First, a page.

ALONG WITH BURGERS, brats, and BBQ, fireworks are a Fourth of July staple in the US. And they always have been. Founding father John Adams wanted “illuminations from one end of this continent to the other” to commemorate Independence Day even before the 13 colonies were fully independent. But the chemical cocktail that explodes in showers of color hasn’t changed all that much since those days. Sure, the shows have gotten far more sophisticated—technicians can now time brighter colors, comets, and complex displays to the crescendo of any song. Here’s what lights up the sky.
Hot damn. This 573-pound firework basically fills the entire night’s sky with explosions so ridiculously huge and, like, everywhere that it’s almost unbelievable. One second you’re just watching normal fireworks go off, and then the next, you’re being blinded with the most insane 5-second light show your eyes will probably ever see.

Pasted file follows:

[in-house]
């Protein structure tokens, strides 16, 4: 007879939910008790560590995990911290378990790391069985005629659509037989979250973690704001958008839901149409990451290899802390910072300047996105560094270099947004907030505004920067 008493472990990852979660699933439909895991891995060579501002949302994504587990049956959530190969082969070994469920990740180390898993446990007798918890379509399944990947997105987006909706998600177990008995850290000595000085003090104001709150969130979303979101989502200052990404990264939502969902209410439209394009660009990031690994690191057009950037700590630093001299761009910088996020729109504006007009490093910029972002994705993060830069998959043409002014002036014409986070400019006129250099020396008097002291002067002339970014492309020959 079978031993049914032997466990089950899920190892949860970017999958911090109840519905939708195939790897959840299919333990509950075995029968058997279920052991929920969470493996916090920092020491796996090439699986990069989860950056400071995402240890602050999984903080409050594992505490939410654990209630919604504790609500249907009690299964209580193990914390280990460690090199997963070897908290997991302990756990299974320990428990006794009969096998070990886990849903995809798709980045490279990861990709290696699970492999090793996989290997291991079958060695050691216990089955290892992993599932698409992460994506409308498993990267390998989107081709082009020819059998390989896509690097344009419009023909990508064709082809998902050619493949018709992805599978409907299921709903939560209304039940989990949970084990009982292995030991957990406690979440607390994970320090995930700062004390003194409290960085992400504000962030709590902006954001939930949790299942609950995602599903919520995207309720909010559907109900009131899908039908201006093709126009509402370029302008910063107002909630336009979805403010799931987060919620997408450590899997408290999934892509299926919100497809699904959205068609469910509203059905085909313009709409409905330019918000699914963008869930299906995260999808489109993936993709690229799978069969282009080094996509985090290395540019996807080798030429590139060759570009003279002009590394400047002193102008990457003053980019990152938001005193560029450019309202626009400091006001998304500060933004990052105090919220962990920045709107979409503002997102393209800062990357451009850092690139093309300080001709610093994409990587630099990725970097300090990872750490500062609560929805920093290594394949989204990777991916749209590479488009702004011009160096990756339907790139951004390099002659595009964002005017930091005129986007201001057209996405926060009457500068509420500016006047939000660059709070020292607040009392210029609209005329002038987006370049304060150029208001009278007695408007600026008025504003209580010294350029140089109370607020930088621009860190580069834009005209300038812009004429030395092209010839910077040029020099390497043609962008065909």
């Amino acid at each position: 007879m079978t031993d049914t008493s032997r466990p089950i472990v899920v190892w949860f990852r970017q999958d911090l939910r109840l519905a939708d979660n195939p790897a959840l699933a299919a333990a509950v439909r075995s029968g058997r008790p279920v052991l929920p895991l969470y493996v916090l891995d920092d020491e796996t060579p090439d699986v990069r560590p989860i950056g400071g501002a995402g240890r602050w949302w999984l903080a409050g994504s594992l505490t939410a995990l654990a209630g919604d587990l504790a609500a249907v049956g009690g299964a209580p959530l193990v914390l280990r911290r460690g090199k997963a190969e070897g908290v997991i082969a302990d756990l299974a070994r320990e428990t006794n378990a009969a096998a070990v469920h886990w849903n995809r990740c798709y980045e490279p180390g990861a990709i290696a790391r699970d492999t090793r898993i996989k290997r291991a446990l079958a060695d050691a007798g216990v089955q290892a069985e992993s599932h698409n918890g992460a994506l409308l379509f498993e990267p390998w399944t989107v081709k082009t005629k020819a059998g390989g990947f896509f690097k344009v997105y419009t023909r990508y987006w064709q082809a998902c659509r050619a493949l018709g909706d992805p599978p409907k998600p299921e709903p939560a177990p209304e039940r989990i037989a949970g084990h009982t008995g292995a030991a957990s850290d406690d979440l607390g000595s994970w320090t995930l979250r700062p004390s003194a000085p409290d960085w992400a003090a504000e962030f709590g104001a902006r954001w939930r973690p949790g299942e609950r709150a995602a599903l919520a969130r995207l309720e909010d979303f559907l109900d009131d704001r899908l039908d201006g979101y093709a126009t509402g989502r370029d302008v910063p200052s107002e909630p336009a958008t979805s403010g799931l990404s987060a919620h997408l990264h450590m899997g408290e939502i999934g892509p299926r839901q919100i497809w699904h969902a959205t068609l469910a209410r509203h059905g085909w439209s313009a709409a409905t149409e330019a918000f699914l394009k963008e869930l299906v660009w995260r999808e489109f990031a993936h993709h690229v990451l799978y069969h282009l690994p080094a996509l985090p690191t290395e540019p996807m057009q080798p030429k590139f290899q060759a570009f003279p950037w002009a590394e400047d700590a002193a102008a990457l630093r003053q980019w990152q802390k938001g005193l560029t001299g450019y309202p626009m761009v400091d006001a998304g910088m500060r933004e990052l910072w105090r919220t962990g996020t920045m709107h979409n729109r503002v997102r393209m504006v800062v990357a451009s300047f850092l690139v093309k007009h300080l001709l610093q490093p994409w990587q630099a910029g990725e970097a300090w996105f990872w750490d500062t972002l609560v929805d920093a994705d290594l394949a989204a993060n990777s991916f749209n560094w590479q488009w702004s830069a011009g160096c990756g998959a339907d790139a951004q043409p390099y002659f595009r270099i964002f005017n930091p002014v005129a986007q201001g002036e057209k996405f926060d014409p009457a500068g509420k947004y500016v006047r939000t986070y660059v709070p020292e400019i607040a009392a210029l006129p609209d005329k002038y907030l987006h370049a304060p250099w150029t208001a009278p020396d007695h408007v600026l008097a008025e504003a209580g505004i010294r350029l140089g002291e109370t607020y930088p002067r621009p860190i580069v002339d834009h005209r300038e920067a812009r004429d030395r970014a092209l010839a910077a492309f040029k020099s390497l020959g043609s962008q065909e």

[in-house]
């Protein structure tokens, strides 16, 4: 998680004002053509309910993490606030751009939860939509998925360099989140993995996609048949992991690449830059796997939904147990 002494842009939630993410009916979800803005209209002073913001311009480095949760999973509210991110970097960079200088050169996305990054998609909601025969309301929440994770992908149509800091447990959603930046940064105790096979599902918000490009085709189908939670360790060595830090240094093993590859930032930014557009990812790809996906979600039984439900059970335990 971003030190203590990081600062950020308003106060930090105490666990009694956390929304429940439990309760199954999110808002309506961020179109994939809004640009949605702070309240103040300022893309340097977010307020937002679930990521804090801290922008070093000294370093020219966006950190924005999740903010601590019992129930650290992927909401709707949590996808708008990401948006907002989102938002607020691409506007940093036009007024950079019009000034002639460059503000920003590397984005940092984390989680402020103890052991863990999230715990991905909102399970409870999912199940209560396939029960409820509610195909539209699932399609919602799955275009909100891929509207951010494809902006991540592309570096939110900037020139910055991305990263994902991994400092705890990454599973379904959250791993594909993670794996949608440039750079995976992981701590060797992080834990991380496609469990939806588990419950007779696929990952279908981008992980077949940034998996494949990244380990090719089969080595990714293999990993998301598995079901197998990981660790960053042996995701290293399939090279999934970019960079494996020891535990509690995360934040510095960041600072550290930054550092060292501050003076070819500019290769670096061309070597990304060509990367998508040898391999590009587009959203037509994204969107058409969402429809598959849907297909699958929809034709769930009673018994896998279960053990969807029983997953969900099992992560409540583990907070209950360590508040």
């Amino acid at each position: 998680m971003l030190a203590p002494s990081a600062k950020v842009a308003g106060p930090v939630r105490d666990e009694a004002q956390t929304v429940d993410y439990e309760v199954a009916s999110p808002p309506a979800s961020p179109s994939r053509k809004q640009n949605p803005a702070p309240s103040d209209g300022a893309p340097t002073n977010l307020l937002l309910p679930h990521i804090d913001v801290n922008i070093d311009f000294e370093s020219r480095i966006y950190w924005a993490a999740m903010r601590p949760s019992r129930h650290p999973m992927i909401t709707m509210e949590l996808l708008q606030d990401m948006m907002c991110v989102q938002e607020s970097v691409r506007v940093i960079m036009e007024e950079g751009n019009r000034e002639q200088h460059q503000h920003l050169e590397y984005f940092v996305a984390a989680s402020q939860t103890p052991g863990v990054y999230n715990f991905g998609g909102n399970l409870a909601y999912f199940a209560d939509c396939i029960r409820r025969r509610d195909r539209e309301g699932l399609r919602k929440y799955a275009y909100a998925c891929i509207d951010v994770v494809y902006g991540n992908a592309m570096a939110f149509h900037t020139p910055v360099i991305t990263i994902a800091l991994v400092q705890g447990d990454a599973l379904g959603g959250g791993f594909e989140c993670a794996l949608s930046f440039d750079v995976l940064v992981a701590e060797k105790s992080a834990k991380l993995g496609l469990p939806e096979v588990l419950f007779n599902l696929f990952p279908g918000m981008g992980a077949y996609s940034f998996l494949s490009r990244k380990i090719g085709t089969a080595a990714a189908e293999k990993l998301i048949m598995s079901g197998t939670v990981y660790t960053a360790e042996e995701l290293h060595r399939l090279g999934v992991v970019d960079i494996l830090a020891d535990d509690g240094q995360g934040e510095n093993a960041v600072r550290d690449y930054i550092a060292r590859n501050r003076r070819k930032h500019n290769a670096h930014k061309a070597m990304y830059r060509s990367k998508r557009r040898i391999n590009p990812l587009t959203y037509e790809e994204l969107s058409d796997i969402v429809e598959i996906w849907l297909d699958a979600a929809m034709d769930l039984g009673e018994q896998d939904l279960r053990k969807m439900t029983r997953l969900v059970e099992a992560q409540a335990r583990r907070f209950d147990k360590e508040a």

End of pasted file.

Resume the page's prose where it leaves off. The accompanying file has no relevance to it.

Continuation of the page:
Mark your calendars for fireworks, Earthlings. And no, I’m not talking about the little peonies you’re shooting off the back deck tonight. Astronomers have wised up to a much more epic light show that’s going down 5,000 light years away. And in 2018, it’s coming to a telescope near you.
It’s that time of year again, when you find yourself driving furiously across state lines because your puritanical lawmakers don’t want you sparking up some Black Cats in your backyard. Before you go, check this list of the fireworks that are allowed near you.